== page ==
Author Topic: Another local expression - do you have a variant?  (Read 44236 times)

Offline pete edwards

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Re: Another local expression - do you have a variant?
« Reply #27 on: Monday 22 December 08 22:02 GMT (UK) »
Hi Vic :)

What about  " Mizzle "

Pete :) :)
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Offline vic1

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Re: Another local expression - do you have a variant?
« Reply #28 on: Monday 22 December 08 22:20 GMT (UK) »
I 've heard that one but can't remember what it refers to i think it may have two meaning and one means a part of the male anatomy. partner knows but hes out.
he uses lots of radnorshire  expression  which i 've never heard of and we grew up only 10 miles from each other.

 the one we both use is  ( i won't spell this properly i know )
 "you're a mucken grunt ." which means you're a dirty pig but its so onomatapiec its lovely to say.
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Offline Just Kia

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Re: Another local expression - do you have a variant?
« Reply #29 on: Tuesday 23 December 08 00:07 GMT (UK) »
Colder than a witches t*t
Rough as a bears a**e
Warwickshire and my mum would refer to pop/soda that was no longer fizzy as "that's flatter than a witches t*t".
rough as a badger's a**e, is the version I've heard.
Sweet Fanny Adams - meaning 'nothing' as in "there's nothing for dinner"

Other's include
Face like a bag of spanners
Up n' down (the stairs/street/ladder) like a bride's nightie
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Offline Josephine

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Re: Another local expression - do you have a variant?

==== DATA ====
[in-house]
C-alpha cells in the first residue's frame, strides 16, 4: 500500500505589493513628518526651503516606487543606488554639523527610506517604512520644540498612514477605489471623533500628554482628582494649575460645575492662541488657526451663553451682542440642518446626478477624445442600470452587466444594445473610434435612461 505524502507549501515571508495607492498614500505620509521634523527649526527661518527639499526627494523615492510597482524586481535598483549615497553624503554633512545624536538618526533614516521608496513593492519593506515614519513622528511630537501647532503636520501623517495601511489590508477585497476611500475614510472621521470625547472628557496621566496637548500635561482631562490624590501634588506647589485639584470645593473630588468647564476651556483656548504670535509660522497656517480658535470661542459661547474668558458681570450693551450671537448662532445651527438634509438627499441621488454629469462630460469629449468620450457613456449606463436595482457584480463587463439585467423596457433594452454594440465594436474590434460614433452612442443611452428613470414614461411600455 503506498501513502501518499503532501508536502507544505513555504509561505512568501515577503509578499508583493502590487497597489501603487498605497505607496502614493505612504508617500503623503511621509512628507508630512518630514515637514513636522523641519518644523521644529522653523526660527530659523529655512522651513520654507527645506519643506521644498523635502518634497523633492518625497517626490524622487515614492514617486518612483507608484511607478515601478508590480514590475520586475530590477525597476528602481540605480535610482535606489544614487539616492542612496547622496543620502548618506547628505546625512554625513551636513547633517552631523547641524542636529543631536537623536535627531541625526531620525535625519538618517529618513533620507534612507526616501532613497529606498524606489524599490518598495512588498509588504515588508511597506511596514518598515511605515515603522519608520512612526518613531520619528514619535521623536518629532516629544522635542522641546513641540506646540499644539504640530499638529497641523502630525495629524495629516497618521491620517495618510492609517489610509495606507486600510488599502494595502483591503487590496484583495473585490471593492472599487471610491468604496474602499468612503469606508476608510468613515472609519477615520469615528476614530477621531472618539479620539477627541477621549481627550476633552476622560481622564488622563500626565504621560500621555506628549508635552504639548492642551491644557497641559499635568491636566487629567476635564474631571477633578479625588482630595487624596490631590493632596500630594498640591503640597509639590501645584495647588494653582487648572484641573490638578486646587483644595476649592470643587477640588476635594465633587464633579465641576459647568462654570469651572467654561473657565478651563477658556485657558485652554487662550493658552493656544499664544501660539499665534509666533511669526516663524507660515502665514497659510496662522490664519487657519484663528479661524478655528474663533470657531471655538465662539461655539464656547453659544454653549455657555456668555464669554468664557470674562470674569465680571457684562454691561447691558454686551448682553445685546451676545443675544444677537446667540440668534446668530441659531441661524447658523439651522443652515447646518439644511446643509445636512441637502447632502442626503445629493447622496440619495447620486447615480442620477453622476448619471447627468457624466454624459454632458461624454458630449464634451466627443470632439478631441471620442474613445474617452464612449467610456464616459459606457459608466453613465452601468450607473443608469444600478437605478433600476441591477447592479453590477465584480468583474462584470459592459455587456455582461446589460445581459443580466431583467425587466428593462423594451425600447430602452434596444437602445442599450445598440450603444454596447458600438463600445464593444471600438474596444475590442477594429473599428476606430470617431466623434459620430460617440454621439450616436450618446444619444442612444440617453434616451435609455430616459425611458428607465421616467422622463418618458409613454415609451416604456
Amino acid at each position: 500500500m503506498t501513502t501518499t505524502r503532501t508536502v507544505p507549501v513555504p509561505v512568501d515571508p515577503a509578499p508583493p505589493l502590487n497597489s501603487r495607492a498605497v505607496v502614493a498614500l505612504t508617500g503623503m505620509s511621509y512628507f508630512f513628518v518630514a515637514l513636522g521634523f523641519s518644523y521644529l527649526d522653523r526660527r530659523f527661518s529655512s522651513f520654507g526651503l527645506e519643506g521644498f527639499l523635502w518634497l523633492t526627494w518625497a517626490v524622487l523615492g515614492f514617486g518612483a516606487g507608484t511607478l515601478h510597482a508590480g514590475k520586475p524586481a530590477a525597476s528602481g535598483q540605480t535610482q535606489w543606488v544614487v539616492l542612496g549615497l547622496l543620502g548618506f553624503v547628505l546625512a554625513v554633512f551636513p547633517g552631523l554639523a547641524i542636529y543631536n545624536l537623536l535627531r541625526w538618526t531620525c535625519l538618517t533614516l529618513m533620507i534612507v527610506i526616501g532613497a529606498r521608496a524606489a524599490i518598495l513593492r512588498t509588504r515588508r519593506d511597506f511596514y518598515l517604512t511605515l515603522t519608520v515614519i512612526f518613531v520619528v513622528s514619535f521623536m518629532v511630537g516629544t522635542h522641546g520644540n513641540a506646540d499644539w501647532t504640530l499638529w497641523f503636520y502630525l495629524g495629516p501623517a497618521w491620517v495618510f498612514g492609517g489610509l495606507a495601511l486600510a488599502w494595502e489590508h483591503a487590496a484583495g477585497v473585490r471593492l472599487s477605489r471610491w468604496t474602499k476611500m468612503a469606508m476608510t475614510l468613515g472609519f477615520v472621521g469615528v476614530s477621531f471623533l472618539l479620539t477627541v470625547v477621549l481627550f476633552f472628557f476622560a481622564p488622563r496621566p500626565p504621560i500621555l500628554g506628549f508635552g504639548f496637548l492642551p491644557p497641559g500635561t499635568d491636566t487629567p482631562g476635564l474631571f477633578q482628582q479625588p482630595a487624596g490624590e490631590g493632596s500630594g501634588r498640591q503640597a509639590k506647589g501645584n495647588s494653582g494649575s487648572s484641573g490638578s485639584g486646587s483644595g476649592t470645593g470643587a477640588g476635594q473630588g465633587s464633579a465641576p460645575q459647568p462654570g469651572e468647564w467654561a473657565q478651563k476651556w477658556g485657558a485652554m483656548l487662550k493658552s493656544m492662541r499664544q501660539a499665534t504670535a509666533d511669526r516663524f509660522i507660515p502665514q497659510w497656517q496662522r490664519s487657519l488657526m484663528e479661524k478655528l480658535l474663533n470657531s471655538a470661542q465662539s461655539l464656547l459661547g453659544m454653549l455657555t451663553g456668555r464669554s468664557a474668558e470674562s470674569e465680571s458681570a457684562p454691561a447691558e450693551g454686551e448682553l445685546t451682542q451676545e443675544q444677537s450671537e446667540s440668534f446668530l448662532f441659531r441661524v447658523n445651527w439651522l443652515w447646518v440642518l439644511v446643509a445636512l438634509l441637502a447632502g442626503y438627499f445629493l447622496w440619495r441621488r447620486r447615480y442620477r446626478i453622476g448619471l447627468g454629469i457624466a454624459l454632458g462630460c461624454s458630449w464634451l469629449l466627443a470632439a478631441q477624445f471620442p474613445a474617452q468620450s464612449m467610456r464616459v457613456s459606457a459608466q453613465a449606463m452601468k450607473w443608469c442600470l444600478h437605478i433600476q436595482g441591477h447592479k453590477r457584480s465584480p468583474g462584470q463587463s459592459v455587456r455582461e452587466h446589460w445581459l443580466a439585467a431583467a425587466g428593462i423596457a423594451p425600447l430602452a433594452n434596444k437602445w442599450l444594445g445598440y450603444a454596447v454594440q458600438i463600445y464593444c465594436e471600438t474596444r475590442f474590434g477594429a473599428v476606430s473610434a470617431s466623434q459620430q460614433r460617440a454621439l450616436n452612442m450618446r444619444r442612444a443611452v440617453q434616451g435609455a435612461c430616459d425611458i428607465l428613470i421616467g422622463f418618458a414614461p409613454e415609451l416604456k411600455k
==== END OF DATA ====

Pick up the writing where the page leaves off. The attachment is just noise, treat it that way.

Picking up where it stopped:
« Reply #30 on: Tuesday 23 December 08 00:22 GMT (UK) »
My husband says, "That's better than a poke in the eye with a sharp stick". 

His grandparents were from the Wirral, West Kirby, Cheshire.

I had never heard it before my husband said it to me.

Regards,
Josephine
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Offline Inicky

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Re: Another local expression - do you have a variant?
« Reply #31 on: Tuesday 23 December 08 00:27 GMT (UK) »
feeling '  rough as a badgers a**e'     ;D  north east



Offline liverpool annie

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Re: Another local expression - do you have a variant?
« Reply #32 on: Tuesday 23 December 08 01:43 GMT (UK) »


What's to eat ?? ........ Bread and spit and duck under the table !!!!!!!

A moggie is a cat in Liverpool ... as in " kicked a moggie down de jigger "!!!!!!!!!!!  :D :D
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Offline rancegal

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Re: Another local expression - do you have a variant?
« Reply #33 on: Tuesday 23 December 08 09:47 GMT (UK) »

     " kicked a moggie down de jigger"

    I assume that's what we in Northants would call a 'jitty'

    How about "bolsh"  (to fling yourself down, esp. on to furniture)

   I can hear my grandma now! "Dawnchiw bolsh down on that there sofa!"
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Offline mazwad

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Re: Another local expression - do you have a variant?
« Reply #34 on: Tuesday 23 December 08 19:54 GMT (UK) »
When we asked our mum what was for dinner she always replied

Bread and pull it,  the further you pull it the further it will go.


Her other favourite, when we moaned that something was not fair, she would say

Well its market then.
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Offline Just Kia

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Re: Another local expression - do you have a variant?
« Reply #35 on: Wednesday 24 December 08 00:26 GMT (UK) »
When we asked our mum what was for dinner she always replied
Bread and pull it, the further you pull it the further it will go.
Oh I forgot that one, my dad always used to say it - well, in the context of that's what he was going to eat himself.
I remember Sunday evenings when my grandparents would be out and it was just me and my dad, he'd make bread and pull it then. It's where my love of crusts came from.
WIMBUSH - Everywhere :: MARLOW/JECOCK/JUSTICE - Northamptonshire/Warwickshire/Oxfordshire :: SCALES/BRIDGES/ENGLISH/SPINK/PETCH/GOOCH/COCKSEDGE - Suffolk :: GARRETT/GIBBS/FEARN - Warwickshire :: DEVOS - Scotland (Aberdeen)/France(Dunkerque) :: MURRAY - Ireland(Down)/Scotland(Lochs) :: TIGHE/TREACY - Cork

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